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How To Get A Healthy Tan

What is it about a summer tan that we love so much? It is actually quite interesting where the popularity of tanning began.

The history

Tanning is a fairly recent trend in our society. Throughout history, tanned skin has not been considered as universally desired as it is today. Historically, pale skin indicated high social status. If you had a tan, it meant you worked outdoors as a manual laborer, while pale skin showed that you could afford to stay out of the sun and spend time and money on your physical appearance.

The idea of a suntan meant your skin looked healthy did not begin until 1855. This is when Arnold Rikli, known as the “sun doctor,” first used light therapy to treat tuberculosis. Sunlight also became a treatment for depression and madness. In the 1920’s, Coco Chanel popularized the idea of tanning and the sun began representing pleasure, relaxation, and health. Once tans became more popular, so did the inevitable sun burn. Naturally, tanning oils that promised to soften and tan the skin with no sun burn were introduced. As we all know now, this is where our society went terribly wrong. But, it got worse before it got better. In the 1960’s, pale skin which once was considered a sign of high social status, was considered the opposite. A tan showed that you had the leisure to bronze your skin and the money to travel to tropical places where one could be acquired. But, since everyone did not have time or money for a tropical vacation, the development of the artificial tanning market began. The first self tanner was introduced in 1959 and UV tanning beds started popping up in the US in 1978 leading to a national phenomenon that is commonplace in our society today.

The truth behind the tan

Tans are caused by harmful ultraviolet (UV) radiation from either the sun or artificial tanning lamps. So, a tan actually means you have skin cell damage. Hardly sounds healthy, right? UV damage can lead to premature aging (wrinkles, lax skin, brown spots) and even worse, skin cancer. In fact, indoor UV tanners are 74% more likely to develop melanoma, 2.5 times more likely to develop squamous cell carcinoma, and 1.5 times more likely to develop basal cell carcinoma than people who have never tanned indoors. The tanning machines emit dangerous levels of UV radiation. Frequent tanners using high-pressure sunlamps may receive as much as 12 times the annual UVA radiation they would receive from regular sun exposure.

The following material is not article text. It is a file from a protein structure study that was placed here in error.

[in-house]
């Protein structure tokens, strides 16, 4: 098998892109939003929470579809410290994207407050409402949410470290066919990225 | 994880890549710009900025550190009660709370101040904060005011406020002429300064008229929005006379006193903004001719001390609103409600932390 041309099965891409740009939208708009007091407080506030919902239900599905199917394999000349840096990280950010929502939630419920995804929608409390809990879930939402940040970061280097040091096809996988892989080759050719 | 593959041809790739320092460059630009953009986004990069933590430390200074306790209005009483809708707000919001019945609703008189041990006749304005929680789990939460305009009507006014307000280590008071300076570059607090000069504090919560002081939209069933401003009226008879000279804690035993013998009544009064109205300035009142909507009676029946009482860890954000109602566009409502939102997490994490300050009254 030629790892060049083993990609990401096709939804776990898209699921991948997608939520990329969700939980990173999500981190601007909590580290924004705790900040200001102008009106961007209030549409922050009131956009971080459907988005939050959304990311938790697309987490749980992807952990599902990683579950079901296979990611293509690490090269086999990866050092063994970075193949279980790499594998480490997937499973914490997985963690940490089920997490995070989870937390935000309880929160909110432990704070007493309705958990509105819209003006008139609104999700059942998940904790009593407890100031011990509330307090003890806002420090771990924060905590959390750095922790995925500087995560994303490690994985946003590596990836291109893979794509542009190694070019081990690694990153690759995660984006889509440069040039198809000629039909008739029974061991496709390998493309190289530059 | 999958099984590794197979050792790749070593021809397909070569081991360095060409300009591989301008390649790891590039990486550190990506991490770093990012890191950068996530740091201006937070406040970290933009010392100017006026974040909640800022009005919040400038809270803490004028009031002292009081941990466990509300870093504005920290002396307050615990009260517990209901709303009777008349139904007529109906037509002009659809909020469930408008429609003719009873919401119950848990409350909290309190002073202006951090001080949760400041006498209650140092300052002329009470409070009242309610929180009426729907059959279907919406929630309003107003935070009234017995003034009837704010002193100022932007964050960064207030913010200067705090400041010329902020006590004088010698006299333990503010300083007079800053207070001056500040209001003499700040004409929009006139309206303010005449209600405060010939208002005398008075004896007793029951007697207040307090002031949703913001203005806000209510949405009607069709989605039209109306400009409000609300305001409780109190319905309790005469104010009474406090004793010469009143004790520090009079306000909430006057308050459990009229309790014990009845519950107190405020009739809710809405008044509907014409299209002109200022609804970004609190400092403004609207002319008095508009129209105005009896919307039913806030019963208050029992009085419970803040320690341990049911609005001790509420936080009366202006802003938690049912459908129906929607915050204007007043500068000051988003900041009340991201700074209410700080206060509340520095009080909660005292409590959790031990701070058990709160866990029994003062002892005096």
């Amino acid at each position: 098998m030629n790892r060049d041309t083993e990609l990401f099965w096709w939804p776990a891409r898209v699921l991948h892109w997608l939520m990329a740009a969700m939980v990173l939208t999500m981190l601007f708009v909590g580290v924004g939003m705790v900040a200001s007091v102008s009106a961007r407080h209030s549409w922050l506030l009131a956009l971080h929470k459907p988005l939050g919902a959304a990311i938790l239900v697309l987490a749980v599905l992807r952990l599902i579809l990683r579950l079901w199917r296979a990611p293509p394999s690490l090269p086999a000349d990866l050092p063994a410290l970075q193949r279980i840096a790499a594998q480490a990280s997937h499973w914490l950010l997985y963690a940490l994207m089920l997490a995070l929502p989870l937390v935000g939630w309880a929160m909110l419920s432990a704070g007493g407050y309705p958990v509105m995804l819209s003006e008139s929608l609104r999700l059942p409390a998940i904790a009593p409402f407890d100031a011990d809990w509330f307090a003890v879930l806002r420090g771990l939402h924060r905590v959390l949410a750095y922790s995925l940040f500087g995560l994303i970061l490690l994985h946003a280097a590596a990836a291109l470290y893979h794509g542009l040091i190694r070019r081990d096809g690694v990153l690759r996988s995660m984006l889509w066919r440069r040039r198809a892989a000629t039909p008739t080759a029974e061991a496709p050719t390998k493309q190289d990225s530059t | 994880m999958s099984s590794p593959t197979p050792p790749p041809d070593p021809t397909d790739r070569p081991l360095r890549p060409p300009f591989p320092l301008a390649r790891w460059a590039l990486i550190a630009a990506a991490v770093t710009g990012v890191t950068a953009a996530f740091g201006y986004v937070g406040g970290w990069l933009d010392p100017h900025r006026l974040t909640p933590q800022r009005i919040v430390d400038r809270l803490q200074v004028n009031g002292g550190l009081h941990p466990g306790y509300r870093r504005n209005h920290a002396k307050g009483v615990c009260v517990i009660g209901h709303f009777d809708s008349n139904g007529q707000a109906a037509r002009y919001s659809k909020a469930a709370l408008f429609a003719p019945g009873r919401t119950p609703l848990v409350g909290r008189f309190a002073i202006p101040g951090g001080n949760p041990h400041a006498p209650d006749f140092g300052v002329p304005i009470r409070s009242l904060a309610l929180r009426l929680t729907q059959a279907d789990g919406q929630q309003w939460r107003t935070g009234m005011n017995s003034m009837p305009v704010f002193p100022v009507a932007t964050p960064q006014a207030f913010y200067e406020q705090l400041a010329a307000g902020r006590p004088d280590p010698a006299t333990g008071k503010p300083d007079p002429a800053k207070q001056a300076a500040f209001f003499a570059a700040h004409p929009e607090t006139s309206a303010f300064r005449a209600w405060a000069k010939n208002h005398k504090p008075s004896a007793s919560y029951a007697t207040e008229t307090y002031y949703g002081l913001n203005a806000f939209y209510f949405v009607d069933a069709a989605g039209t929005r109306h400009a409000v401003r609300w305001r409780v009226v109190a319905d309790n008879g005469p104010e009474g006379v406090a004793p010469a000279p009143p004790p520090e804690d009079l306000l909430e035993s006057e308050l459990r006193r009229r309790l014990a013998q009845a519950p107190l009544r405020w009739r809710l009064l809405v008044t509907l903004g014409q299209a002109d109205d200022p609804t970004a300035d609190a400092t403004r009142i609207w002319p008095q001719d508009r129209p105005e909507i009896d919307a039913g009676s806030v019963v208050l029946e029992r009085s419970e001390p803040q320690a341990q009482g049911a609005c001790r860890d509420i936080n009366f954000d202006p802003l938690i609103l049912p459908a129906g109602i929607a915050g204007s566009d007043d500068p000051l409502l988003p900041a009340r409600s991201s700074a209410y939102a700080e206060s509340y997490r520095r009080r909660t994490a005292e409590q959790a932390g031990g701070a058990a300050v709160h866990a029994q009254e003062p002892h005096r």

So, if that isn’t enough to keep you out of the tanning salon, I don’t know what is!

Reinventing the meaning of “healthy” glow

Thank goodness there is now wide-spread education regarding the long-term risks and results of sun tanning and using artificial UV tanning beds. A “healthy” glow no longer means a tan, but glowing with your own natural skin tones. But for those of us that like to look a little bronze year-round, there are healthy alternatives to indoor tanning.

  • Sunless Tanning Lotions
    • These come in a variety of shades and prices. Added benefit: moisturized skin.
  • Airbrushing
    • Also, known as “spray tan,” airbrushing gives you an even tan that lasts about a week.
  • Natural Sunlight
    • Although natural sunlight emits UV rays, it is 10 times less the amount than a tanning bed. Just be sure to use sunscreen. Yes, this method will take longer than the previous methods, but it is also the most natural.
  • Towelettes
    • This method is the less-messy method of self-tanners.
  • Cosmetics
    • Bronzer can provide you with a sun-kissed look for your face. Since the last thing we want is premature aging to our face due to the sun, this is a great alternative.

Regardless of how you choose to give yourself that glow, remember the importance of sun protection in the prevention of premature aging and cancer. This is the only true way of making your glow a healthy one.

© GLOW Skin Revived and GLOW Skin Revived blog, 2011-2012. Unauthorized use and/or duplication of this material without express and written permission from this blog’s author and/or owner is strictly prohibited. Excerpts and links may be used, provided that full and clear credit is given to GLOW Skin Revived and the GLOW Skin Revived blog, with appropriate and specific direction to the original content

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